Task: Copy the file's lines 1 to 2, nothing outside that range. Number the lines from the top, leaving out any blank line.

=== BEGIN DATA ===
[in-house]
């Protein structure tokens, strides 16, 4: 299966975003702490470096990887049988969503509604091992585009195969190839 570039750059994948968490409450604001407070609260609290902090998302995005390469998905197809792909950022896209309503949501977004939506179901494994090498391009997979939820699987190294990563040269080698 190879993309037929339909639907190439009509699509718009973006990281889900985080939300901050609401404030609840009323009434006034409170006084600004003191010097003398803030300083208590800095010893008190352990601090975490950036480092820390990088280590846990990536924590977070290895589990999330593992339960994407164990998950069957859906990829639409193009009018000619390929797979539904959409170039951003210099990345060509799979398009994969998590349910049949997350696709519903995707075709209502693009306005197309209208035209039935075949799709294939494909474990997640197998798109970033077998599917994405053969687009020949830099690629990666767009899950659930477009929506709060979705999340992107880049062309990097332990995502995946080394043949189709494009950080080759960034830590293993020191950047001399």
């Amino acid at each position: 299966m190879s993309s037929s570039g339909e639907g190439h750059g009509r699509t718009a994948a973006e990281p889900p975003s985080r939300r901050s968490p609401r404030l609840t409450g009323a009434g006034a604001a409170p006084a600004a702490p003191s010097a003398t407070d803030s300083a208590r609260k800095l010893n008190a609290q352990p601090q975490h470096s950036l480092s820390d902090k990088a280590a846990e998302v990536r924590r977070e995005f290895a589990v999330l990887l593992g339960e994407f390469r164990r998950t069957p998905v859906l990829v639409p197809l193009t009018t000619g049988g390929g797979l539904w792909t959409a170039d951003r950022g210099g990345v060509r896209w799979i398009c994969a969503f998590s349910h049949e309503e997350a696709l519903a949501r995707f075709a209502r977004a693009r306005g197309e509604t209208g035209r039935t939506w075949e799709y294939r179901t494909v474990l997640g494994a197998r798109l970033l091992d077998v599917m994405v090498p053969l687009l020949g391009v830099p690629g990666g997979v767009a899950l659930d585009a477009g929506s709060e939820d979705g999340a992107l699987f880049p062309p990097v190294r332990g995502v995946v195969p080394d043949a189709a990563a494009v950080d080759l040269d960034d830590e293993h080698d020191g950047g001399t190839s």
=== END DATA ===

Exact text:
[in-house]
């Protein structure tokens, strides 16, 4: 299966975003702490470096990887049988969503509604091992585009195969190839 570039750059994948968490409450604001407070609260609290902090998302995005390469998905197809792909950022896209309503949501977004939506179901494994090498391009997979939820699987190294990563040269080698 190879993309037929339909639907190439009509699509718009973006990281889900985080939300901050609401404030609840009323009434006034409170006084600004003191010097003398803030300083208590800095010893008190352990601090975490950036480092820390990088280590846990990536924590977070290895589990999330593992339960994407164990998950069957859906990829639409193009009018000619390929797979539904959409170039951003210099990345060509799979398009994969998590349910049949997350696709519903995707075709209502693009306005197309209208035209039935075949799709294939494909474990997640197998798109970033077998599917994405053969687009020949830099690629990666767009899950659930477009929506709060979705999340992107880049062309990097332990995502995946080394043949189709494009950080080759960034830590293993020191950047001399």